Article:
0
TECHNICAL BRIEFS

Numerical Simulation of the Fuel Oil Cooling Process in a Wrecked Ship

[+] Author and Article Information
Jesús Manuel Fernández Oro, Carlos Santolaria Morros, Katia María Argüelles Díaz

Area de Mecánica de Fluidos, Universidad de Oviedo, Campus de Viesques, 33271, Gijón (Asturias), Spain

Pedro Luis García Ybarra

Departamento de Física, Matemáticas y Fluidos, Facultad de Ciencias, UNED, Senda del Rey, 9, 28040, Madrid, Spain

J. Fluids Eng 128(6), 1390-1393 (May 18, 2006) (4 pages) doi:10.1115/1.2354532 History: Received November 03, 2005; Revised May 18, 2006

This work deals with a numerical simulation developed to predict the characteristic cooling times of a low-thermal diffusivity fuel oil confined in the tanks of a wrecked ship. A typical scenario has been introduced through the definition of tank geometries, physical boundary conditions (deep sea temperatures), and rheological properties of the fuel oil. The fluid dynamic behavior of the oil (free convection) inside the tanks, as well as the heat exchange with surrounding sea water has been simulated using a commercial code, FLUENT , which directly solves the Navier-Stokes set of equations, including energy. The purpose is focused on the prediction of both spatial and temporal evolution of the fuel oil characteristic temperature inside the tanks. The objective is to determine the deadline in which the asymptotic temperature curve of the fuel oil converges with deep sea thermal conditions. Inspectional analysis is also outlined, as a powerful tool to predict an order of magnitude in the cooling process.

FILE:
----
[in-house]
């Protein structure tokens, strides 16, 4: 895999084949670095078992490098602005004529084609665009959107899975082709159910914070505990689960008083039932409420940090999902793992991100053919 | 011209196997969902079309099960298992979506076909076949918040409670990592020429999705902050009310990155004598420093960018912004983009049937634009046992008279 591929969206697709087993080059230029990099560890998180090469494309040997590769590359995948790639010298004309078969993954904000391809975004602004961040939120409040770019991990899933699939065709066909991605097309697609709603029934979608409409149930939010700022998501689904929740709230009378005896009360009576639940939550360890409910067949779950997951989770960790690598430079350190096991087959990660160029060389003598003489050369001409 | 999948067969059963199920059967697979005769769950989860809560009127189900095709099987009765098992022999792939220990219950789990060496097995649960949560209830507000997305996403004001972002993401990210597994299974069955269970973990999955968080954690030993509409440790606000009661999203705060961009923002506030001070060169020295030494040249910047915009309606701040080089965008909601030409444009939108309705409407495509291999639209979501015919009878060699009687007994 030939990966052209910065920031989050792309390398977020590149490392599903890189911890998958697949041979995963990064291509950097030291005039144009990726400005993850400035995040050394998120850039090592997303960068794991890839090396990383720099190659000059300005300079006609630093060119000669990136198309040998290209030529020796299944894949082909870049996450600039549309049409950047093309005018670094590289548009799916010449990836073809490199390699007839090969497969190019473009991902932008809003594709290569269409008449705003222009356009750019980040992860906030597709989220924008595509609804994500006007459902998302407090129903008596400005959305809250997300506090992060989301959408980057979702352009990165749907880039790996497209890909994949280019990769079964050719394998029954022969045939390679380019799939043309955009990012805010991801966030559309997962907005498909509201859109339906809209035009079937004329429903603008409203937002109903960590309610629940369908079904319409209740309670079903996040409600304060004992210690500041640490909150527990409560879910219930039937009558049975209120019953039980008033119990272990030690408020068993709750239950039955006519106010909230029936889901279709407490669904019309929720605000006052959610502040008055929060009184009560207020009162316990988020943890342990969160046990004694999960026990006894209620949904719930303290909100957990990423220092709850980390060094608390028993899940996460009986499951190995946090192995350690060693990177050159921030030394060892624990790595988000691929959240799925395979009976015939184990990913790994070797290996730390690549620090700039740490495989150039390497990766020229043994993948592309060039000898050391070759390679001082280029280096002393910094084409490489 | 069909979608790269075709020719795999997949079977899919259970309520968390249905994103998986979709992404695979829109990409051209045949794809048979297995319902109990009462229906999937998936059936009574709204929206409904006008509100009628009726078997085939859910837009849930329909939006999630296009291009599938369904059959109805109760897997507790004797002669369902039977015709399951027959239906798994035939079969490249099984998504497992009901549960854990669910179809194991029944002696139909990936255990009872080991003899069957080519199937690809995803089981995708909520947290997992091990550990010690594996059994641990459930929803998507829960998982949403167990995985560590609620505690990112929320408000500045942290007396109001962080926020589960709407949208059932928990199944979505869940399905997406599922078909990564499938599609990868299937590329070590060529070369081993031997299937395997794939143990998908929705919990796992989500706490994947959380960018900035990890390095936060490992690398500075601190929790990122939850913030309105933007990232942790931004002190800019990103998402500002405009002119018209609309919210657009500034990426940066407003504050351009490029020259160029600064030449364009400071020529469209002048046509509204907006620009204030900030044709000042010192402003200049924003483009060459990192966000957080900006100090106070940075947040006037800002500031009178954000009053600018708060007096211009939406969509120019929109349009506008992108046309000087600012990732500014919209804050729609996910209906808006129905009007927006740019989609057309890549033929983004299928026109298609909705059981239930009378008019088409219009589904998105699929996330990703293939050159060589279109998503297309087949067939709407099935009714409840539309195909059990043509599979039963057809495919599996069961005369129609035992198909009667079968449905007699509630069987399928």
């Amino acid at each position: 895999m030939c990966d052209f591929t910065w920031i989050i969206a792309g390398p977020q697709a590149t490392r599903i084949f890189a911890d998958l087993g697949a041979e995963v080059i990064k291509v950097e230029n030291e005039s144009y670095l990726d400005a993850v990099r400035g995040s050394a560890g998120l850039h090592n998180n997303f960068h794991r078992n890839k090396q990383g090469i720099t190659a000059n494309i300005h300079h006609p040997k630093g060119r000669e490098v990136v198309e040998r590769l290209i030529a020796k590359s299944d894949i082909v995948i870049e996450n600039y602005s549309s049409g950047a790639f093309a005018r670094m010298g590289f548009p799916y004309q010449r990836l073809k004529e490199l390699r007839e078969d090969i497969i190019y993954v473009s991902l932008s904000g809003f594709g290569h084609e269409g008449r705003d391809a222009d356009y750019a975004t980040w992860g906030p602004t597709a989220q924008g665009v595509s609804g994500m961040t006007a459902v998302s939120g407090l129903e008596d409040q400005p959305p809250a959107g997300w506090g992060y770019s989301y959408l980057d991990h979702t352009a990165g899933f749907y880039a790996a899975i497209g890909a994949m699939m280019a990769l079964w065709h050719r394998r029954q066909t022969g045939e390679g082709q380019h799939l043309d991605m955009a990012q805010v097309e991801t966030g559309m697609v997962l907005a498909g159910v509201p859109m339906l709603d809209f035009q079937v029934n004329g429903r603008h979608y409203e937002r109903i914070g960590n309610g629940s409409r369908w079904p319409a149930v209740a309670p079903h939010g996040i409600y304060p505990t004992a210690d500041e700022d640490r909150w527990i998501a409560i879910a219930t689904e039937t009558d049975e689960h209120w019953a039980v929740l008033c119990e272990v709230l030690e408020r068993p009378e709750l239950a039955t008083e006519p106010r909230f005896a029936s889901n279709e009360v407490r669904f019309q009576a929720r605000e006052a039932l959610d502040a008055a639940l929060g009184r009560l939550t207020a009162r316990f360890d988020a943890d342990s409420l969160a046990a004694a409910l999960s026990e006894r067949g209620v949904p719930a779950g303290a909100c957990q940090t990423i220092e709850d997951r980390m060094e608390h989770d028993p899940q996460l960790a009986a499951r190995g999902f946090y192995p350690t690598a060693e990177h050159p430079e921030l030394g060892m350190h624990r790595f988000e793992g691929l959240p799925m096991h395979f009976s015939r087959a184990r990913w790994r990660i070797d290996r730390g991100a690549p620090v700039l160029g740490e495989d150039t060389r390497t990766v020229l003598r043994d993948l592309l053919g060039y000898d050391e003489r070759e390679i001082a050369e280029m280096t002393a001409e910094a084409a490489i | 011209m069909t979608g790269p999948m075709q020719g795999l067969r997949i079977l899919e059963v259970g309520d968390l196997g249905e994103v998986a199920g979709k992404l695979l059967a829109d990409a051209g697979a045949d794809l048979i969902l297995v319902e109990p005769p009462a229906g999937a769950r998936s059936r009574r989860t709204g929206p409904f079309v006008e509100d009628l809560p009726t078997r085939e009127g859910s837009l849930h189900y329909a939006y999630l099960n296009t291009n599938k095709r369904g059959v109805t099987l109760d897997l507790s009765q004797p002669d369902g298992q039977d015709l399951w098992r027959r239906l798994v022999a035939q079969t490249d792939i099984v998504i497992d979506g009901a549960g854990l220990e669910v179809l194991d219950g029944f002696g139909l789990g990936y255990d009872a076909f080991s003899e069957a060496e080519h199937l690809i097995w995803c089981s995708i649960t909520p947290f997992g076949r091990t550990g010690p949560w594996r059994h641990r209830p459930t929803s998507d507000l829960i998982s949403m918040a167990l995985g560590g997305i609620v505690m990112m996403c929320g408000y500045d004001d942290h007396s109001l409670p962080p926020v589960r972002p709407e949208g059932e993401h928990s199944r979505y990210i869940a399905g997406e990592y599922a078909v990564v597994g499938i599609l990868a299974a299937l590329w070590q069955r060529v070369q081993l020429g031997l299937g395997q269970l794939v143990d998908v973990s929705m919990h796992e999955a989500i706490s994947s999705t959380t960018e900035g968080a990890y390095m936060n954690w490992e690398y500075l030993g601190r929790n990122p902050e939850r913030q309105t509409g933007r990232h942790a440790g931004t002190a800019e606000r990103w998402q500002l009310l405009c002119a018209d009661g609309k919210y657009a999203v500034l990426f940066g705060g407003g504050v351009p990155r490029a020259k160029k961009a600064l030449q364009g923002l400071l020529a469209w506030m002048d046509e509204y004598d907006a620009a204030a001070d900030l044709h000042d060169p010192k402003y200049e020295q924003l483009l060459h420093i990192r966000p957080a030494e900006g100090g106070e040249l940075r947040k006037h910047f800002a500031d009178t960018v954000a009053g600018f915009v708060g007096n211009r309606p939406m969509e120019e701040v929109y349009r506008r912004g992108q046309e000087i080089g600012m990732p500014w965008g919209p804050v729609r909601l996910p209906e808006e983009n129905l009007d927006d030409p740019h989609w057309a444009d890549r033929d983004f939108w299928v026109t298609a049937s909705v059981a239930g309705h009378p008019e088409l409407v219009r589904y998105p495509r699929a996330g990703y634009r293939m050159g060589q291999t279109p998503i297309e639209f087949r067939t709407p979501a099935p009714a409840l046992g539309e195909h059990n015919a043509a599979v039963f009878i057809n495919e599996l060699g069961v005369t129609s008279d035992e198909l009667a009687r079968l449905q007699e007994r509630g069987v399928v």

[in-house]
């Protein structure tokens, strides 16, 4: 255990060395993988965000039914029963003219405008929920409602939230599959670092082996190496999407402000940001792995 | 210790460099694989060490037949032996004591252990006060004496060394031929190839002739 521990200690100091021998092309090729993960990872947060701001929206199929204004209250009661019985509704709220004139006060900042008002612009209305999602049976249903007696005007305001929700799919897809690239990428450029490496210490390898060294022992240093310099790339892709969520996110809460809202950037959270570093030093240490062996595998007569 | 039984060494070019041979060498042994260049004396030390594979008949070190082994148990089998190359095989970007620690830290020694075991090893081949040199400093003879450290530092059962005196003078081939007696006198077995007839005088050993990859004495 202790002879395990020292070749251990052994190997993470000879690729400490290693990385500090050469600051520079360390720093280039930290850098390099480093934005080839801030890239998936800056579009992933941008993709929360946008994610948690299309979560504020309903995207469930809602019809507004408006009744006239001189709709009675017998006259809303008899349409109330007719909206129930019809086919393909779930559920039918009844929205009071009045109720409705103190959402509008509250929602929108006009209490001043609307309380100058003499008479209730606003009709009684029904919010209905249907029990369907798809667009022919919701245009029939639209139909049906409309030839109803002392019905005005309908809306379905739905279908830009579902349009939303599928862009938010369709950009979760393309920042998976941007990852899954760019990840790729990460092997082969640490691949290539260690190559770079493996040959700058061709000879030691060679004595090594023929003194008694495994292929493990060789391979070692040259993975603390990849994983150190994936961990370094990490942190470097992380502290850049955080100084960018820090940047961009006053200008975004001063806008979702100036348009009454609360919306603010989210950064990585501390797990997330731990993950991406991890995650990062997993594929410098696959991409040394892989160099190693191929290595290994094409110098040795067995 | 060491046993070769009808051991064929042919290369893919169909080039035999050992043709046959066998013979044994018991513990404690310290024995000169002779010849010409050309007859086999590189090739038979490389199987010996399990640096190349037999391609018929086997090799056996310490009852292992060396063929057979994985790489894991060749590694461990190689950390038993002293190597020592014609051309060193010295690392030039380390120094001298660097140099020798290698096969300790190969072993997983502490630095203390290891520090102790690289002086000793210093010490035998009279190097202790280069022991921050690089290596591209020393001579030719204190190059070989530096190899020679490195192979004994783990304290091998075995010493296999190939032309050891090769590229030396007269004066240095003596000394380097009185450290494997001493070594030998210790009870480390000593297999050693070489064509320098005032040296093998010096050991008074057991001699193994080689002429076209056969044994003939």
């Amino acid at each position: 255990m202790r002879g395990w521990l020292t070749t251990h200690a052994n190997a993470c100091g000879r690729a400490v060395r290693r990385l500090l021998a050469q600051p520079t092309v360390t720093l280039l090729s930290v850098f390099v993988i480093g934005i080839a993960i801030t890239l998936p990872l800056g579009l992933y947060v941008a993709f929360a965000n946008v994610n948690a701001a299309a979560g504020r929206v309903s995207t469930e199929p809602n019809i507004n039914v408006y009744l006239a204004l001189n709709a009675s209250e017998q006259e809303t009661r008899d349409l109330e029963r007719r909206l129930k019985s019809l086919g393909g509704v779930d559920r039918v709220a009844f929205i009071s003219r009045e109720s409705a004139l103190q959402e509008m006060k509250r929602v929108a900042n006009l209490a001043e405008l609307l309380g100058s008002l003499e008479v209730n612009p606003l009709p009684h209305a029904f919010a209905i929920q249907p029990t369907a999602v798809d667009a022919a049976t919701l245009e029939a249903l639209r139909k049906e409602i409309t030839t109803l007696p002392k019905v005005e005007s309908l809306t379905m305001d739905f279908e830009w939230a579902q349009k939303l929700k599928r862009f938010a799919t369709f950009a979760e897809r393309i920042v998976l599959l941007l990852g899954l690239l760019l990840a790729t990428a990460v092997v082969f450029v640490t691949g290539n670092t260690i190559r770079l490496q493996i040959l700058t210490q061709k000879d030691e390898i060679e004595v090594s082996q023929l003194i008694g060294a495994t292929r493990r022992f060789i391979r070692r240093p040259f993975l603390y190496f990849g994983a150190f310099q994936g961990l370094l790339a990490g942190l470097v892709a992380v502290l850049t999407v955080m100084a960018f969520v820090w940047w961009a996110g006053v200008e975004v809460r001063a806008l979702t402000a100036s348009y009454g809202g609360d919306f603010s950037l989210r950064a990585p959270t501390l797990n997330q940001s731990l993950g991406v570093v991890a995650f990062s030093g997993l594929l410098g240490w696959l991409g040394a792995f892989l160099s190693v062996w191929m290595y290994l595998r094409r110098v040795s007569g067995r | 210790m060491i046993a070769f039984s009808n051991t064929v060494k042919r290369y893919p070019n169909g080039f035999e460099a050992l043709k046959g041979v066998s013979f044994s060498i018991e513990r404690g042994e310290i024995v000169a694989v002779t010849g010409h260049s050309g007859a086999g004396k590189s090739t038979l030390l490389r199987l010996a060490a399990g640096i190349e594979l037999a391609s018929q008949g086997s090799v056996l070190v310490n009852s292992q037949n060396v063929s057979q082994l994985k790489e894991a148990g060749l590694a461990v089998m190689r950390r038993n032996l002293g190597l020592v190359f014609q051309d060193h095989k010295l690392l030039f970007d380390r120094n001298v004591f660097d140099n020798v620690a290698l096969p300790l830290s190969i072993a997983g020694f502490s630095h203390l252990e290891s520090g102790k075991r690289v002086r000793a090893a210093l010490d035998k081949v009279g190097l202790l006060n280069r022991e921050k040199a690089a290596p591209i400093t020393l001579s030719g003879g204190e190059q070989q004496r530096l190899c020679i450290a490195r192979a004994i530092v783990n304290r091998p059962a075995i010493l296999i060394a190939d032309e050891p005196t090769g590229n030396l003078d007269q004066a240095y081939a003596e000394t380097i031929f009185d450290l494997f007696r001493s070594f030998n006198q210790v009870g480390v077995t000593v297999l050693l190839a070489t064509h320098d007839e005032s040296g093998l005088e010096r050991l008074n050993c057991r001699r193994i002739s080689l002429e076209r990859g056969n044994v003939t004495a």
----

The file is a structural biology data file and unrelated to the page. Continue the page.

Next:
FIGURES IN THIS ARTICLE
<>
Copyright © 2006 by American Society of Mechanical Engineers
Your Session has timed out. Please sign back in to continue.

References

Figures

Grahic Jump Location
Figure 1

Physical properties of Fuel No. 6

Grahic Jump Location
Figure 2

Sketch of Prestige supertanker

Grahic Jump Location
Figure 3

Two-dimensional grid. Coarse and fine meshes.

Grahic Jump Location
Figure 4

Evolution of average temperature in the lateral tanks. Comparison of spatial and temporal discretizations.

Grahic Jump Location
Figure 5

Thermal flux and average temperature evolution. Comparison between lateral and central tanks.

Grahic Jump Location
Figure 6

Analysis of the first hours of the cooling process

Grahic Jump Location
Figure 7

Unstable vortices related to Rayleigh-Bénard convection

Grahic Jump Location
Figure 8

Stratification in path lines distributions

Tables

Errata

Discussions

Some tools below are only available to our subscribers or users with an online account.

Related Content

Customize your page view by dragging and repositioning the boxes below.

Related Journal Articles
Related eBook Content
Topic Collections

Sorry! You do not have access to this content. For assistance or to subscribe, please contact us:

  • TELEPHONE: 1-800-843-2763 (Toll-free in the USA)
  • EMAIL: asmedigitalcollection@asme.org
Sign In